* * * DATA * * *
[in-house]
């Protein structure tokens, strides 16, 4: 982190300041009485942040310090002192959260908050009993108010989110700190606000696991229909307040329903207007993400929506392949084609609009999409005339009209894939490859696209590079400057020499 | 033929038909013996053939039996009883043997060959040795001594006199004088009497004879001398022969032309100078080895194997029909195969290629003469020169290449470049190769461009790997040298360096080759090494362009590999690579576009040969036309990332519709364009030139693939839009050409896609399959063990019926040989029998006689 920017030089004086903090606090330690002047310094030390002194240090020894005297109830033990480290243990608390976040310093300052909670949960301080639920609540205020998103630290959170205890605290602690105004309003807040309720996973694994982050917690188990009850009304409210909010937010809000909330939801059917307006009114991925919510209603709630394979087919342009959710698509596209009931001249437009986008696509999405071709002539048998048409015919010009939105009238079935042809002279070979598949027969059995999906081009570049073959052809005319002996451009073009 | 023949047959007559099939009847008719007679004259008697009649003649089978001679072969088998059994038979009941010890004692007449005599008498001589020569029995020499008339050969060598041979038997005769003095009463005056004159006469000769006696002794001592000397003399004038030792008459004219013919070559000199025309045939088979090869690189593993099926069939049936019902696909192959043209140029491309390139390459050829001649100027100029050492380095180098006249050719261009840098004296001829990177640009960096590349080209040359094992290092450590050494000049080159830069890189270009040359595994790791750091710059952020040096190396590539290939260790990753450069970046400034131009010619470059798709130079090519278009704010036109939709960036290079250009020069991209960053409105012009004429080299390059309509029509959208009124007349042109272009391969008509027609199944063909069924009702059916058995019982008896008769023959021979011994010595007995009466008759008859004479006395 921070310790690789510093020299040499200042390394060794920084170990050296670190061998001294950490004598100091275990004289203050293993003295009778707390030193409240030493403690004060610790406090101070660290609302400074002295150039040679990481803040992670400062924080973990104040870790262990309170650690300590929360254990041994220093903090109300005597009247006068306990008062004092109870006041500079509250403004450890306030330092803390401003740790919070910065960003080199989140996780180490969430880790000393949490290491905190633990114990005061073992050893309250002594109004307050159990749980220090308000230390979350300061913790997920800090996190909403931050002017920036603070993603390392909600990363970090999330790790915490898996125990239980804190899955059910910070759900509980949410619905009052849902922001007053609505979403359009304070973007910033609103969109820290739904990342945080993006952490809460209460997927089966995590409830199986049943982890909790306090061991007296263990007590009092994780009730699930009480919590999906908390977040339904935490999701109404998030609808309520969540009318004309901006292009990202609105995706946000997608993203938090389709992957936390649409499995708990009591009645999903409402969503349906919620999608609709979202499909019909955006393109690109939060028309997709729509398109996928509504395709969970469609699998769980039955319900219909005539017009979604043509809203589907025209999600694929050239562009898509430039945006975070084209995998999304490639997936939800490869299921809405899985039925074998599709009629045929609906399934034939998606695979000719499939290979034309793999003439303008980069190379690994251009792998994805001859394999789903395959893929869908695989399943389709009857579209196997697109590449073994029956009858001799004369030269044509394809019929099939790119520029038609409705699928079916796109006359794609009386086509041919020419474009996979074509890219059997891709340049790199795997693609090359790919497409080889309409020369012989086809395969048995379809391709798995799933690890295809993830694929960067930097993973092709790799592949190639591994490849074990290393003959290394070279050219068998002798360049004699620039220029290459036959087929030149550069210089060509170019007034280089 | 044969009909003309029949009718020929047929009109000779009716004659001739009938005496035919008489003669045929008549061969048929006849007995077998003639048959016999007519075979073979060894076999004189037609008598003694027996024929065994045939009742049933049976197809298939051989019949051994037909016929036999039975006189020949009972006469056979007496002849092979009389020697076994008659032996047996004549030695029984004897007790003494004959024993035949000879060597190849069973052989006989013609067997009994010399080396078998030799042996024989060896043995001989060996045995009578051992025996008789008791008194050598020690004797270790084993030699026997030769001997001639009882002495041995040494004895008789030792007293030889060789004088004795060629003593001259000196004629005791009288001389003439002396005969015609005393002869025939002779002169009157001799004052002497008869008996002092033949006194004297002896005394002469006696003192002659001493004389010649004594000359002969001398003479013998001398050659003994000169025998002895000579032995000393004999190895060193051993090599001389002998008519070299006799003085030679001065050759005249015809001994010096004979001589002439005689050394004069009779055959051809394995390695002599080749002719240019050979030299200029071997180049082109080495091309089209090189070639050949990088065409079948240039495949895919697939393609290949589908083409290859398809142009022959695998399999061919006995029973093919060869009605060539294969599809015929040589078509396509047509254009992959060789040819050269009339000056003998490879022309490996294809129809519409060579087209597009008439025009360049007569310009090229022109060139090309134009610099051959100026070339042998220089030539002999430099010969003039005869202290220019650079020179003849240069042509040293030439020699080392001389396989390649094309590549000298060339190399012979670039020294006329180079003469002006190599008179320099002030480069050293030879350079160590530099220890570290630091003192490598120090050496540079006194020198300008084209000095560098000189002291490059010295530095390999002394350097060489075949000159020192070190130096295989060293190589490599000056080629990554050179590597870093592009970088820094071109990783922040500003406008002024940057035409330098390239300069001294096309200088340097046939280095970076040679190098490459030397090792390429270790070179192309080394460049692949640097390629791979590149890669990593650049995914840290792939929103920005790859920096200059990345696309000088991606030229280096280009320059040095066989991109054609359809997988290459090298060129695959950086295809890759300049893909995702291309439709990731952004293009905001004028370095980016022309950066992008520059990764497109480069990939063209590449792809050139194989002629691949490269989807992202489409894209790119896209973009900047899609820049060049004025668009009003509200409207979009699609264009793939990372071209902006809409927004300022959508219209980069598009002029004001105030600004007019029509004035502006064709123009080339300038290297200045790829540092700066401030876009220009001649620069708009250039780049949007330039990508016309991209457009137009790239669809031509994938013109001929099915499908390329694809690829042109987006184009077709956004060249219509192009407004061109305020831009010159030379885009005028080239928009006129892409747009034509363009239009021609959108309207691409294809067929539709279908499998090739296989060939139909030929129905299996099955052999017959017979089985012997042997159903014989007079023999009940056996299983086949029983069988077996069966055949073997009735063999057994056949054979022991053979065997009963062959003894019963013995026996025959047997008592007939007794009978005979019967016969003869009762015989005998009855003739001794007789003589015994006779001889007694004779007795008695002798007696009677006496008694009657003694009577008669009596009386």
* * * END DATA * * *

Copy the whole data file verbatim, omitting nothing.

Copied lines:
[in-house]
């Protein structure tokens, strides 16, 4: 982190300041009485942040310090002192959260908050009993108010989110700190606000696991229909307040329903207007993400929506392949084609609009999409005339009209894939490859696209590079400057020499 | 033929038909013996053939039996009883043997060959040795001594006199004088009497004879001398022969032309100078080895194997029909195969290629003469020169290449470049190769461009790997040298360096080759090494362009590999690579576009040969036309990332519709364009030139693939839009050409896609399959063990019926040989029998006689 920017030089004086903090606090330690002047310094030390002194240090020894005297109830033990480290243990608390976040310093300052909670949960301080639920609540205020998103630290959170205890605290602690105004309003807040309720996973694994982050917690188990009850009304409210909010937010809000909330939801059917307006009114991925919510209603709630394979087919342009959710698509596209009931001249437009986008696509999405071709002539048998048409015919010009939105009238079935042809002279070979598949027969059995999906081009570049073959052809005319002996451009073009 | 023949047959007559099939009847008719007679004259008697009649003649089978001679072969088998059994038979009941010890004692007449005599008498001589020569029995020499008339050969060598041979038997005769003095009463005056004159006469000769006696002794001592000397003399004038030792008459004219013919070559000199025309045939088979090869690189593993099926069939049936019902696909192959043209140029491309390139390459050829001649100027100029050492380095180098006249050719261009840098004296001829990177640009960096590349080209040359094992290092450590050494000049080159830069890189270009040359595994790791750091710059952020040096190396590539290939260790990753450069970046400034131009010619470059798709130079090519278009704010036109939709960036290079250009020069991209960053409105012009004429080299390059309509029509959208009124007349042109272009391969008509027609199944063909069924009702059916058995019982008896008769023959021979011994010595007995009466008759008859004479006395 921070310790690789510093020299040499200042390394060794920084170990050296670190061998001294950490004598100091275990004289203050293993003295009778707390030193409240030493403690004060610790406090101070660290609302400074002295150039040679990481803040992670400062924080973990104040870790262990309170650690300590929360254990041994220093903090109300005597009247006068306990008062004092109870006041500079509250403004450890306030330092803390401003740790919070910065960003080199989140996780180490969430880790000393949490290491905190633990114990005061073992050893309250002594109004307050159990749980220090308000230390979350300061913790997920800090996190909403931050002017920036603070993603390392909600990363970090999330790790915490898996125990239980804190899955059910910070759900509980949410619905009052849902922001007053609505979403359009304070973007910033609103969109820290739904990342945080993006952490809460209460997927089966995590409830199986049943982890909790306090061991007296263990007590009092994780009730699930009480919590999906908390977040339904935490999701109404998030609808309520969540009318004309901006292009990202609105995706946000997608993203938090389709992957936390649409499995708990009591009645999903409402969503349906919620999608609709979202499909019909955006393109690109939060028309997709729509398109996928509504395709969970469609699998769980039955319900219909005539017009979604043509809203589907025209999600694929050239562009898509430039945006975070084209995998999304490639997936939800490869299921809405899985039925074998599709009629045929609906399934034939998606695979000719499939290979034309793999003439303008980069190379690994251009792998994805001859394999789903395959893929869908695989399943389709009857579209196997697109590449073994029956009858001799004369030269044509394809019929099939790119520029038609409705699928079916796109006359794609009386086509041919020419474009996979074509890219059997891709340049790199795997693609090359790919497409080889309409020369012989086809395969048995379809391709798995799933690890295809993830694929960067930097993973092709790799592949190639591994490849074990290393003959290394070279050219068998002798360049004699620039220029290459036959087929030149550069210089060509170019007034280089 | 044969009909003309029949009718020929047929009109000779009716004659001739009938005496035919008489003669045929008549061969048929006849007995077998003639048959016999007519075979073979060894076999004189037609008598003694027996024929065994045939009742049933049976197809298939051989019949051994037909016929036999039975006189020949009972006469056979007496002849092979009389020697076994008659032996047996004549030695029984004897007790003494004959024993035949000879060597190849069973052989006989013609067997009994010399080396078998030799042996024989060896043995001989060996045995009578051992025996008789008791008194050598020690004797270790084993030699026997030769001997001639009882002495041995040494004895008789030792007293030889060789004088004795060629003593001259000196004629005791009288001389003439002396005969015609005393002869025939002779002169009157001799004052002497008869008996002092033949006194004297002896005394002469006696003192002659001493004389010649004594000359002969001398003479013998001398050659003994000169025998002895000579032995000393004999190895060193051993090599001389002998008519070299006799003085030679001065050759005249015809001994010096004979001589002439005689050394004069009779055959051809394995390695002599080749002719240019050979030299200029071997180049082109080495091309089209090189070639050949990088065409079948240039495949895919697939393609290949589908083409290859398809142009022959695998399999061919006995029973093919060869009605060539294969599809015929040589078509396509047509254009992959060789040819050269009339000056003998490879022309490996294809129809519409060579087209597009008439025009360049007569310009090229022109060139090309134009610099051959100026070339042998220089030539002999430099010969003039005869202290220019650079020179003849240069042509040293030439020699080392001389396989390649094309590549000298060339190399012979670039020294006329180079003469002006190599008179320099002030480069050293030879350079160590530099220890570290630091003192490598120090050496540079006194020198300008084209000095560098000189002291490059010295530095390999002394350097060489075949000159020192070190130096295989060293190589490599000056080629990554050179590597870093592009970088820094071109990783922040500003406008002024940057035409330098390239300069001294096309200088340097046939280095970076040679190098490459030397090792390429270790070179192309080394460049692949640097390629791979590149890669990593650049995914840290792939929103920005790859920096200059990345696309000088991606030229280096280009320059040095066989991109054609359809997988290459090298060129695959950086295809890759300049893909995702291309439709990731952004293009905001004028370095980016022309950066992008520059990764497109480069990939063209590449792809050139194989002629691949490269989807992202489409894209790119896209973009900047899609820049060049004025668009009003509200409207979009699609264009793939990372071209902006809409927004300022959508219209980069598009002029004001105030600004007019029509004035502006064709123009080339300038290297200045790829540092700066401030876009220009001649620069708009250039780049949007330039990508016309991209457009137009790239669809031509994938013109001929099915499908390329694809690829042109987006184009077709956004060249219509192009407004061109305020831009010159030379885009005028080239928009006129892409747009034509363009239009021609959108309207691409294809067929539709279908499998090739296989060939139909030929129905299996099955052999017959017979089985012997042997159903014989007079023999009940056996299983086949029983069988077996069966055949073997009735063999057994056949054979022991053979065997009963062959003894019963013995026996025959047997008592007939007794009978005979019967016969003869009762015989005998009855003739001794007789003589015994006779001889007694004779007795008695002798007696009677006496008694009657003694009577008669009596009386």